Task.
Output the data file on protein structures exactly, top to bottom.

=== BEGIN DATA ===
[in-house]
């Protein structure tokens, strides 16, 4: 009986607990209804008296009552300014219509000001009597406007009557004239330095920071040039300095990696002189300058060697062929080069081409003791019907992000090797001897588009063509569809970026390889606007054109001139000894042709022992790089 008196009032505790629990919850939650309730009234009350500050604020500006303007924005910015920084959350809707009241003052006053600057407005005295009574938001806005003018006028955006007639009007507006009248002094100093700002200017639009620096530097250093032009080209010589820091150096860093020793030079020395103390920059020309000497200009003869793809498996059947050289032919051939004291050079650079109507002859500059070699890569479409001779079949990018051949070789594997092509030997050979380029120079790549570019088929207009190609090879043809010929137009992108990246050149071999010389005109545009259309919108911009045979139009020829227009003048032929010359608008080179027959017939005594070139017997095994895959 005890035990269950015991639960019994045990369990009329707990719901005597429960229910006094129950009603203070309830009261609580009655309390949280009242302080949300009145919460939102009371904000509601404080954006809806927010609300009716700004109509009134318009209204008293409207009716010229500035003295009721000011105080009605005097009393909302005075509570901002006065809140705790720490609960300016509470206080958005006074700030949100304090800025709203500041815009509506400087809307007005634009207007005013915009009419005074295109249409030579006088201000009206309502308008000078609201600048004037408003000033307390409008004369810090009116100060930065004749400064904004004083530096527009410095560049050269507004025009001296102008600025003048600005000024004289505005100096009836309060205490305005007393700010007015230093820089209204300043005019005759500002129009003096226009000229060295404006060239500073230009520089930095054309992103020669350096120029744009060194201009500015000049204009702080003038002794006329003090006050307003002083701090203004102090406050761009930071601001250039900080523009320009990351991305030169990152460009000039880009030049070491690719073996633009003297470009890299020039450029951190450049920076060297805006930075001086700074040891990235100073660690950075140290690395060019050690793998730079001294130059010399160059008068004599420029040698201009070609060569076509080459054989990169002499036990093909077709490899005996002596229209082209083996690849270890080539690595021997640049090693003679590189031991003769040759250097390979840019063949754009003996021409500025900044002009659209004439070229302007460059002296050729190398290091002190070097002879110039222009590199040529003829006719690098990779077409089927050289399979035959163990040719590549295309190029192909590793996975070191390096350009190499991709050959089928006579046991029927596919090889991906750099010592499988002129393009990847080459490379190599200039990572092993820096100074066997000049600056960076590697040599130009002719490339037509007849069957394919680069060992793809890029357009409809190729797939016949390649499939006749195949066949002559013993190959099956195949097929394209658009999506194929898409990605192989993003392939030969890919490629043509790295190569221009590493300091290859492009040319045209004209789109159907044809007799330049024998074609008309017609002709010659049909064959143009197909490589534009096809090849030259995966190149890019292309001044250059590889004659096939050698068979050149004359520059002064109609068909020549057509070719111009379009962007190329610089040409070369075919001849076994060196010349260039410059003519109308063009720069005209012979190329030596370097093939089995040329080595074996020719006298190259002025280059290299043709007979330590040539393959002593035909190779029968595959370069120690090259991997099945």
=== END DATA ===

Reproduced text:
[in-house]
């Protein structure tokens, strides 16, 4: 009986607990209804008296009552300014219509000001009597406007009557004239330095920071040039300095990696002189300058060697062929080069081409003791019907992000090797001897588009063509569809970026390889606007054109001139000894042709022992790089 008196009032505790629990919850939650309730009234009350500050604020500006303007924005910015920084959350809707009241003052006053600057407005005295009574938001806005003018006028955006007639009007507006009248002094100093700002200017639009620096530097250093032009080209010589820091150096860093020793030079020395103390920059020309000497200009003869793809498996059947050289032919051939004291050079650079109507002859500059070699890569479409001779079949990018051949070789594997092509030997050979380029120079790549570019088929207009190609090879043809010929137009992108990246050149071999010389005109545009259309919108911009045979139009020829227009003048032929010359608008080179027959017939005594070139017997095994895959 005890035990269950015991639960019994045990369990009329707990719901005597429960229910006094129950009603203070309830009261609580009655309390949280009242302080949300009145919460939102009371904000509601404080954006809806927010609300009716700004109509009134318009209204008293409207009716010229500035003295009721000011105080009605005097009393909302005075509570901002006065809140705790720490609960300016509470206080958005006074700030949100304090800025709203500041815009509506400087809307007005634009207007005013915009009419005074295109249409030579006088201000009206309502308008000078609201600048004037408003000033307390409008004369810090009116100060930065004749400064904004004083530096527009410095560049050269507004025009001296102008600025003048600005000024004289505005100096009836309060205490305005007393700010007015230093820089209204300043005019005759500002129009003096226009000229060295404006060239500073230009520089930095054309992103020669350096120029744009060194201009500015000049204009702080003038002794006329003090006050307003002083701090203004102090406050761009930071601001250039900080523009320009990351991305030169990152460009000039880009030049070491690719073996633009003297470009890299020039450029951190450049920076060297805006930075001086700074040891990235100073660690950075140290690395060019050690793998730079001294130059010399160059008068004599420029040698201009070609060569076509080459054989990169002499036990093909077709490899005996002596229209082209083996690849270890080539690595021997640049090693003679590189031991003769040759250097390979840019063949754009003996021409500025900044002009659209004439070229302007460059002296050729190398290091002190070097002879110039222009590199040529003829006719690098990779077409089927050289399979035959163990040719590549295309190029192909590793996975070191390096350009190499991709050959089928006579046991029927596919090889991906750099010592499988002129393009990847080459490379190599200039990572092993820096100074066997000049600056960076590697040599130009002719490339037509007849069957394919680069060992793809890029357009409809190729797939016949390649499939006749195949066949002559013993190959099956195949097929394209658009999506194929898409990605192989993003392939030969890919490629043509790295190569221009590493300091290859492009040319045209004209789109159907044809007799330049024998074609008309017609002709010659049909064959143009197909490589534009096809090849030259995966190149890019292309001044250059590889004659096939050698068979050149004359520059002064109609068909020549057509070719111009379009962007190329610089040409070369075919001849076994060196010349260039410059003519109308063009720069005209012979190329030596370097093939089995040329080595074996020719006298190259002025280059290299043709007979330590040539393959002593035909190779029968595959370069120690090259991997099945």